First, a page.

Pass the Remote: SFFILM fest showcases local talent

The documentary "Home Is a Hotel," which shines a light on what it's like living in San Francisco single room occupancy residences, premieres at the 66th San Francisco International Film Festiva on April 22. (Courtesy SFFILM)

Better hop to it if you’re interested in attending a Bay Area-tied feature or documentary in the upcoming 2023 SFFILM Festival. Some of the screenings are sold out already, less than a week after the 11-day 66th San Francisco International Film Festival lineup was announced. The festival runs April 13 through April 23.  

Here are a few feature films with local connections you might be able to attend.  

“Stephen Curry: Underrated”: Screenings at 6:30 and 9:30 p.m. of the eagerly awaited documentary on the rise of the Golden State Warriors sensation directed and co-produced by Oakland documentary-maker Peter Nicks and co-produced by “Black Panther: Wakanda Forever” filmmaker and Oakland native Ryan Coogler (among others) open the festival April 13 at Oakland’s Grand Lake Theatre. Tickets are available only at rush, so you may be able to get one at the buzzer. However, the movie will be making a fast break to Apple TV+ in the future.  

“1000% Me: Growing Up Mixed”: Oakland’s W. Kamau Bell (who is slated to attend) always shows a deft touch at whatever endeavor he embarks on—directing, writing and hosting—and this 59-minute documentary finds the CNN regular taking a look at his own life in a mixed-race family as well as asking mixed-race Bay Area children and family members about their experiences. Bell’s film will be shown with directors Bryan Simpson and Taylor Simpson’s “Creating Things” and Tian Lan’s “Southern Afternoon.” Tickets are available only at rush for the noon April 22 screening at the Berkeley Art Museum and Pacific Film Archive. The silver lining is that this California premiere, an HBO production, will air in the future.

“Earth Mama”: Fresh off its Sundance Film Festival debut (where it netted its current 100 percent rating on Rotten Tomatoes), director-writer Savanah Leaf’s feature debut tells the story of a young Oakland mother named Gia (played by Bay Area music artist Tia Nomore) as she juggles a job and prepares for the arrival of a new baby. Leaf is a 2012 former Great Britain Olympian in volleyball and director of Gary Clark Jr.’s Grammy-nominated video “This Land.” This film, an A24 release, was made up of a mostly Bay Area crew. While the 8 p.m. April 14 PFA screening is at rush, the 6 p.m. April 15 CGV screening in San Francisco is not.  

“Fremont”: Another well-reviewed Sundance Film Festival world premiere reflects its East Bay roots in its title. Director and co-screenwriter Babak Jalali’s low-key, black-and-white dramedy costars “The Bear’s” Jeremy Allen White but focuses on the story of Donya (Anaita Wali Zada), a Chinese fortune cookie worker in San Francisco, a cookie message that she’s inspired to create, and even a blind date in Bakersfield. The movie is at rush for the 3 p.m. April 22 screening at the CGV in San Francisco, but there are tickets left for 3 p.m. April 23 at PFA in Berkeley.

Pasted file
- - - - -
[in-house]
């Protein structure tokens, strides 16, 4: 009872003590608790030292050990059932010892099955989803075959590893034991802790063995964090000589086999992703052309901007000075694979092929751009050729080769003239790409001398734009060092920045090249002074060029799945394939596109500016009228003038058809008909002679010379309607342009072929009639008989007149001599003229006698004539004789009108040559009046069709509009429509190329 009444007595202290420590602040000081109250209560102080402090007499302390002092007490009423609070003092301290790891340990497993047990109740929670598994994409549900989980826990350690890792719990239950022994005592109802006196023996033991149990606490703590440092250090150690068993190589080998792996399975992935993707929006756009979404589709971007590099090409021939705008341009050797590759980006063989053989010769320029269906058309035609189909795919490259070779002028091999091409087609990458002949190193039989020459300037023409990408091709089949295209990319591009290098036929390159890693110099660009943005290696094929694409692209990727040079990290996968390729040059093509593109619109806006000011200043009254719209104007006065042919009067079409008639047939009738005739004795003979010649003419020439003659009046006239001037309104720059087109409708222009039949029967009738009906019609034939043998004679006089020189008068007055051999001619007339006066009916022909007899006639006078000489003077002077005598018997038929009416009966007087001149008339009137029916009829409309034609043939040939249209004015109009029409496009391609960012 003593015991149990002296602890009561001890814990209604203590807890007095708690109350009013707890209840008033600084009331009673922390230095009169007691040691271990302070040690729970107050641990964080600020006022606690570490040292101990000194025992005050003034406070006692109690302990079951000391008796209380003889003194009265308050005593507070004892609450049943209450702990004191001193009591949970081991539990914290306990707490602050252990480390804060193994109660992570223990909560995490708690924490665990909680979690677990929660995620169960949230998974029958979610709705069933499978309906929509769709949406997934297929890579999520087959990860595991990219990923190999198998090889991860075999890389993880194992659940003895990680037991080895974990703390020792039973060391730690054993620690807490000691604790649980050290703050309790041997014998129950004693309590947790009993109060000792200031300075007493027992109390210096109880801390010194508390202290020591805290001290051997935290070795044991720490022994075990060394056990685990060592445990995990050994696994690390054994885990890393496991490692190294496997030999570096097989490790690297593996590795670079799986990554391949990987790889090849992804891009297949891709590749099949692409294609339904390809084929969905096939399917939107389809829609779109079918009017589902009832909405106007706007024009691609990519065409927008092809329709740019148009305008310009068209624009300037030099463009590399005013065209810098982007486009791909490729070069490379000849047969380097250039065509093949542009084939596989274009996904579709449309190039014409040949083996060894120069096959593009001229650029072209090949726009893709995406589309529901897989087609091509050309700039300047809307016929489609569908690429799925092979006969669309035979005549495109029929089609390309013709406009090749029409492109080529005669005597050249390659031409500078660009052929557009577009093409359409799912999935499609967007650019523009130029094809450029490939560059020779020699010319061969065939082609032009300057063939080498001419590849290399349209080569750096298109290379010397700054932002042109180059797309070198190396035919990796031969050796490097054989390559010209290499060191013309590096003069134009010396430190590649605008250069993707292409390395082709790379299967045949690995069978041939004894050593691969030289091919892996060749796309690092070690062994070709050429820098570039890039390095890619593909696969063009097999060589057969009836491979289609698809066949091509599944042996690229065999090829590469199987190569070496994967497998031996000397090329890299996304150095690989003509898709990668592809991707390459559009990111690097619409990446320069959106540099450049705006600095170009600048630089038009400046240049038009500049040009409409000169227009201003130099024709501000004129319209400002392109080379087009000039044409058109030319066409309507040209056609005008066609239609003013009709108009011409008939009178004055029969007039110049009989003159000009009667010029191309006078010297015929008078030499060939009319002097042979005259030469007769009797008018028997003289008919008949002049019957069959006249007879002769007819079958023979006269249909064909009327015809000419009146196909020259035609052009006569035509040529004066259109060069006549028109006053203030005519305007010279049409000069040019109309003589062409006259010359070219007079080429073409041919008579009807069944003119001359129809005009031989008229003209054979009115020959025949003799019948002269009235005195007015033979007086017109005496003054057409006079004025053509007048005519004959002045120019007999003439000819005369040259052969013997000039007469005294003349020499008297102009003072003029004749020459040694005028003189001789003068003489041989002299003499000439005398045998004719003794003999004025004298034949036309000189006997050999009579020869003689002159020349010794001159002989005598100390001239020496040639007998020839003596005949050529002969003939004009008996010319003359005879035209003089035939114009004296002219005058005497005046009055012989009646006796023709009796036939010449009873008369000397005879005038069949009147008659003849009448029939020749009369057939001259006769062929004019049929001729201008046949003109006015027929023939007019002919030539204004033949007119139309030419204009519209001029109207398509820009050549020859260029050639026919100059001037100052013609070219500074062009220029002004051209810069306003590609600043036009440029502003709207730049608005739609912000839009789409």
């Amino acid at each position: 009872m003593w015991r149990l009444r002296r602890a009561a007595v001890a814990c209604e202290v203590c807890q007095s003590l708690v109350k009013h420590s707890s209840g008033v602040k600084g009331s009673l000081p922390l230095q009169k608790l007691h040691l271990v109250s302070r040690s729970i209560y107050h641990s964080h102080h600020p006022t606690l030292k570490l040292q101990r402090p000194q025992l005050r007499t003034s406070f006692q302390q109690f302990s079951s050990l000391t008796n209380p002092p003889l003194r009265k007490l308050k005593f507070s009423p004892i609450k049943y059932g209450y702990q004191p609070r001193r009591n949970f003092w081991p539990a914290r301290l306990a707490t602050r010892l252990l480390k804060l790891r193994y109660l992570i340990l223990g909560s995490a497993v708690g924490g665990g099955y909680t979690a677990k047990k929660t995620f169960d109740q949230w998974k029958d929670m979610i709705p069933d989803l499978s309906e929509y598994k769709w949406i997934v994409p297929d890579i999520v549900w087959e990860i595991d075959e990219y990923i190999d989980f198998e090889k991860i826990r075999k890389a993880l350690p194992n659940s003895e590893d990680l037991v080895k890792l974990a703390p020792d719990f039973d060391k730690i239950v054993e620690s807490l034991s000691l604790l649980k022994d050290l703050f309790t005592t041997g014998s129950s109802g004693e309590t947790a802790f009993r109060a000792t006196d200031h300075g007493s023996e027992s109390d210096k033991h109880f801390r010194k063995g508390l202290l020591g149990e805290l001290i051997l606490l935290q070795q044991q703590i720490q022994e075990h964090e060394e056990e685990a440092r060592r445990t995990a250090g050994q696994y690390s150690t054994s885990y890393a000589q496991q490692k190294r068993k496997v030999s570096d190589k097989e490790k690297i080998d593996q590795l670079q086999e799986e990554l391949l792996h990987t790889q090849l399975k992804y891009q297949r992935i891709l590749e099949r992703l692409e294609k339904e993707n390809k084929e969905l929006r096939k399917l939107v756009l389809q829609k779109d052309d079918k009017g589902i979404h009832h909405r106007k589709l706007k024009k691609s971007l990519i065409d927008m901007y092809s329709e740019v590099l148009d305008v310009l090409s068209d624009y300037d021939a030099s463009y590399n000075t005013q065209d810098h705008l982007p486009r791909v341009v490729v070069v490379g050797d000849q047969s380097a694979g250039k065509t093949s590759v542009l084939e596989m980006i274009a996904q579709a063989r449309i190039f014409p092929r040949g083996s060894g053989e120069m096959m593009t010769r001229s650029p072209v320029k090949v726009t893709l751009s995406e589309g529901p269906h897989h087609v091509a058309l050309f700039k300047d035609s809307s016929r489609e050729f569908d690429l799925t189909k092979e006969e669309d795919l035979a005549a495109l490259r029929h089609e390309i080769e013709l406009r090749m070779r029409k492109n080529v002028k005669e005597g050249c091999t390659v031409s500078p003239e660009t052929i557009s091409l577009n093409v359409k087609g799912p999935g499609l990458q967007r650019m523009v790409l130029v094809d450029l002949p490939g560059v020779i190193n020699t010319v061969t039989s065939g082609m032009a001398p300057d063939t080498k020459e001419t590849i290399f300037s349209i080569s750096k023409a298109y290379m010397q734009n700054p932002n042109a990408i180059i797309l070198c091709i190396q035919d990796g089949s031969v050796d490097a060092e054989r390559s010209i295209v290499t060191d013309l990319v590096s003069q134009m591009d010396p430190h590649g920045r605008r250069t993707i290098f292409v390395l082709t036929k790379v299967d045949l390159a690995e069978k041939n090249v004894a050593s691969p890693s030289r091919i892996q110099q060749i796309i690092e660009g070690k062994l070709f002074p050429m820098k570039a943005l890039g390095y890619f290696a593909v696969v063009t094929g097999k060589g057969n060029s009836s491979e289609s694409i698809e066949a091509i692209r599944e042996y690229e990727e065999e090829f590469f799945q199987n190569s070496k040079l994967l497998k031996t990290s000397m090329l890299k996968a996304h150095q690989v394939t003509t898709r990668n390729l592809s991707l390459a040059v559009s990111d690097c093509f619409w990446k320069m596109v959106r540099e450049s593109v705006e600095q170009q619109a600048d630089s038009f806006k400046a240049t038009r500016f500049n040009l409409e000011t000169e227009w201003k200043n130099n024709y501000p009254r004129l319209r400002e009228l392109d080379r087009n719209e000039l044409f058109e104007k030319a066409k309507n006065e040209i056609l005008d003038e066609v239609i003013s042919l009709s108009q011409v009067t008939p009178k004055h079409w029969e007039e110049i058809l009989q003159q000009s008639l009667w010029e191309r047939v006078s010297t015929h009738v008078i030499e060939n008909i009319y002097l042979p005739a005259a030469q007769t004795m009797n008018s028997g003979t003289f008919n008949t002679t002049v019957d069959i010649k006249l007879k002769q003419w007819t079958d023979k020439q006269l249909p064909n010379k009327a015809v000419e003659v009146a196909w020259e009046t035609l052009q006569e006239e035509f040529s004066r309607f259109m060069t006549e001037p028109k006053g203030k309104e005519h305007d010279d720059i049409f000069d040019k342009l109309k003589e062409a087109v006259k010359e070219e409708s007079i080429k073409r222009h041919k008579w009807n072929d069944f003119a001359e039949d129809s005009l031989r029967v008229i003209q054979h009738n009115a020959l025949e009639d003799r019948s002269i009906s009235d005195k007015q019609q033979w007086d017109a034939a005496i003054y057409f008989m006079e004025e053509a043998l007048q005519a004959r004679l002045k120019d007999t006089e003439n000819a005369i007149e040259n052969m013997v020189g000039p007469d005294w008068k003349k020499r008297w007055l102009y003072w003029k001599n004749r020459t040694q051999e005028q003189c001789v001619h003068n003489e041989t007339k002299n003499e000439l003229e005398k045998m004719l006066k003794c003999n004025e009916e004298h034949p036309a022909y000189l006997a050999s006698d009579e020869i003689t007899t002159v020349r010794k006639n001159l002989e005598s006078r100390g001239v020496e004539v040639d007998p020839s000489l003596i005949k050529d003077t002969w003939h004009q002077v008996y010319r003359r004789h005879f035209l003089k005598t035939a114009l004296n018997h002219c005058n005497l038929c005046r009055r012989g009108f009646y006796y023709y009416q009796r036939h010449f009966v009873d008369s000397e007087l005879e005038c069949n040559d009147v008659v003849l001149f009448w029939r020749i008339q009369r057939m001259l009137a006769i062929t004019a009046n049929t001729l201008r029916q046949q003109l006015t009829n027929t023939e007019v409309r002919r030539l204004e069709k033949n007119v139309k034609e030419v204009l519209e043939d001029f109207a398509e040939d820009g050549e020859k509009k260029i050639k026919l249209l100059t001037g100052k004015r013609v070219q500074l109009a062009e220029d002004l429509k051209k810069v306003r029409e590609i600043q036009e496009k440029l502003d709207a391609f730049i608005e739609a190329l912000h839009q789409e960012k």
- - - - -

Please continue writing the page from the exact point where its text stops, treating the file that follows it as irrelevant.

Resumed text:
Adamu Chan’s world-premiere documentary “What These Walls Won’t Hold” shows life at San Quentin Prison during the pandemic. (Courtesy SFFILM)

“What These Walls Won’t Hold”: In this 42-minute documentary receiving a world premiere director-writer and community organizer Adamu Chan (who was incarcerated himself) shows how the pandemic affected inmates in San Quentin Prison in positive as well as negative ways. It will be shown with the short documentary “How We Got Free” about a Denver activist seeking to end cash bail and “Sol in the Garden” about a formerly incarcerated women finding meaning and community in a garden. Chan is expected to attend the 2 p.m. April 16 screening at the PFA. It will also screen at noon April 15 in San Francisco at CGV.  

The closing night of the SFFILM Festival includes the first four episodes of Boots Riley’s Oakland-set episodic series “I’m a Virgo.” (Courtesy Prime Video)

“I’m a Virgo”: Leave it to Oakland creative force Boots Riley to set his debuting Prime Video series (the follow-up to 2018’s remarkable film “Sorry to Bother You”) in his beloved East Bay city, and to have it be about a 13-foot-tall teen named Cootie (Jharrel Jerome). The first four episodes, which stream in June, will be shown closing night, April 23, in screenings at CGV at 6 p.m. (rush) and at 7:30 p.m. (tickets available).  

“Home Is a Hotel”: This world-premiere documentary is about occupants of San Francisco single room occupancy (SRO) housing units. Directors Kevin Duncan Wong, Todd Sills, Kar Yin Tham immerse viewers in the lives and diverse backgrounds of people struggling to remain housed and living in a precarious situation. It screens April 22 at 12:45 p.m. at CGV with the directors expected to attend.  

“Joan Baez I Am a Noise”: Directors Miri Navasky, Maeve O’Boyle and Karen O’Connor chronicle the career and life of the influential folk musical artist and activist, and also tag along with the San Mateo County resident for her 2018-29 Fare Thee Well tour. Baez and the directors plan to attend the 5 p.m. April 18 screening at the Castro Theatre. 

For the full program and ticket prices, visit 

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